If architecture has been subsumed as a profession, denigrated to a position beneath project managment and contracting in the pecking order, then the role of the architect is on trial. Here, Chris Kelly from Architecture Workshop suggests ways in which architects can remind and convince the public that the discipline of architecture is essential to the quality of civic life.
“The following code has been drawn up for the guidance of project managers in New Zealand and sets out the principles which should be observed by a project manager in his/her professional work. The code is similar to that of the New Zealand Institute of Project Managers. It is intended, rather, as a general guide, to define as far as practicable the spirit of ethical practice. There will be other cases of conduct, not included, which could reasonably be regarded as infringing the principals of the code and it will be for the Board to determine in any particular case whether a project manger has departed so seriously from the principles of conduct laid down in the code as to be guilty of ‘infamous conduct in a professional respect’.”
– Project Managers (amendment) Act 1953, with acknowledgement to the 1953 NZIA Code of Professional Practice.
“Project managers don’t have a code of practice or their trade recognised by an Act of Parliament. They don’t commit to an intensive university programme for five years and then conduct themselves through a lifelong apprenticeship. Project managers shoulder very little liability. They can afford to pay architecture graduates double what architects can pay. They know bugger all about design and cities; they piggyback on the consultants and often they have more heft with the client than architects do!” So goes, on a bad day at our office, the standard invective about project managers.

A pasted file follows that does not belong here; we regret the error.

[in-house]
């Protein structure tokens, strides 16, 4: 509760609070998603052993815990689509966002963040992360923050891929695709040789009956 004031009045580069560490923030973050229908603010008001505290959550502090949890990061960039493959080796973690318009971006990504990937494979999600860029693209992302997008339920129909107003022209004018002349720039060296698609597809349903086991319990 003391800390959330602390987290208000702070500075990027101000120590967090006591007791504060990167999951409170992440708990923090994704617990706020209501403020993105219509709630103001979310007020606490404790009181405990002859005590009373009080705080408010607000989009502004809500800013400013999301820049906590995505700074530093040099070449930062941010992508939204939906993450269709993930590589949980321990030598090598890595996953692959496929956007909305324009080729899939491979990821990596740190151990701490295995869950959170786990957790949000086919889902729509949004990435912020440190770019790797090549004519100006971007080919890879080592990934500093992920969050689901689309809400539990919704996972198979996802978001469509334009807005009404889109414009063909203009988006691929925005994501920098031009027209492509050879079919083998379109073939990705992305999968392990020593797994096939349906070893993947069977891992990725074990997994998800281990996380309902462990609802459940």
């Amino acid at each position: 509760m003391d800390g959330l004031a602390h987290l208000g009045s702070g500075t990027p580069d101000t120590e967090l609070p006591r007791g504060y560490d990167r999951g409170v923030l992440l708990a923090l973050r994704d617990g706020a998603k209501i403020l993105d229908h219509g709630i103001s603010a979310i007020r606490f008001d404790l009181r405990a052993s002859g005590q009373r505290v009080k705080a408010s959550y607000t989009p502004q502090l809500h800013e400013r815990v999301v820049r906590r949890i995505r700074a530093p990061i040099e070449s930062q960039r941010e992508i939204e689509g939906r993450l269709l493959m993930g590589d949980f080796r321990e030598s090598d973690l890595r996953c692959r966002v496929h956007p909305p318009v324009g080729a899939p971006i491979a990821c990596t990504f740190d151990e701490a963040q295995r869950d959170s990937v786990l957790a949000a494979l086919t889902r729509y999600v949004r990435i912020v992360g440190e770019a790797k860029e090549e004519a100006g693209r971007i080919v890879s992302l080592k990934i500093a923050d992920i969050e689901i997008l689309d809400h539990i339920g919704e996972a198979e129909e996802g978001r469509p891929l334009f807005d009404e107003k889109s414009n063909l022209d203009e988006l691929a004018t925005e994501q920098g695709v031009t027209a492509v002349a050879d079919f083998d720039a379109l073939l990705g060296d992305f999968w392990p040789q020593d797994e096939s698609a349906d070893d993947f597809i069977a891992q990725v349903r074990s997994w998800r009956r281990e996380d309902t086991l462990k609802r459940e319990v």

But, as relationship guides point out, if one wants to make real change, one can attend only to oneself. Grizzling about and criticising the actions of the other party are usually ineffective so, if architects want change, the profession itself needs to initiate this by openly examining what architects do well and don’t do well and how the discipline of architecture is perceived by the public. Recent market research by Shelter UK discovered that 72 per cent of members of the public didn’t know architects applied for planning permission and 86 per cent didn’t know architects selected and managed contractors.
So, this month, the role of the architect is on trial: on trial for not giving equal weight to all the goals of a project and not being more aware of, as Peter Rice referred to one day, “the architect’s own wilfulness” in the design process; on trial, as my own structural engineer rather unkindly said recently, for ‘shagging spiders’ - getting caught up in the detail; on trial for a didactic approach and failing to engage with the great mass of public whom the profession so fondly thinks architecture is serving when it is enhancing the public realm; on trial for being ‘haute couture’, indulgent, bespoke and object obsessed, and talking amongst ourselves when what most of the population want is a good set of denim and some adaptable accessories.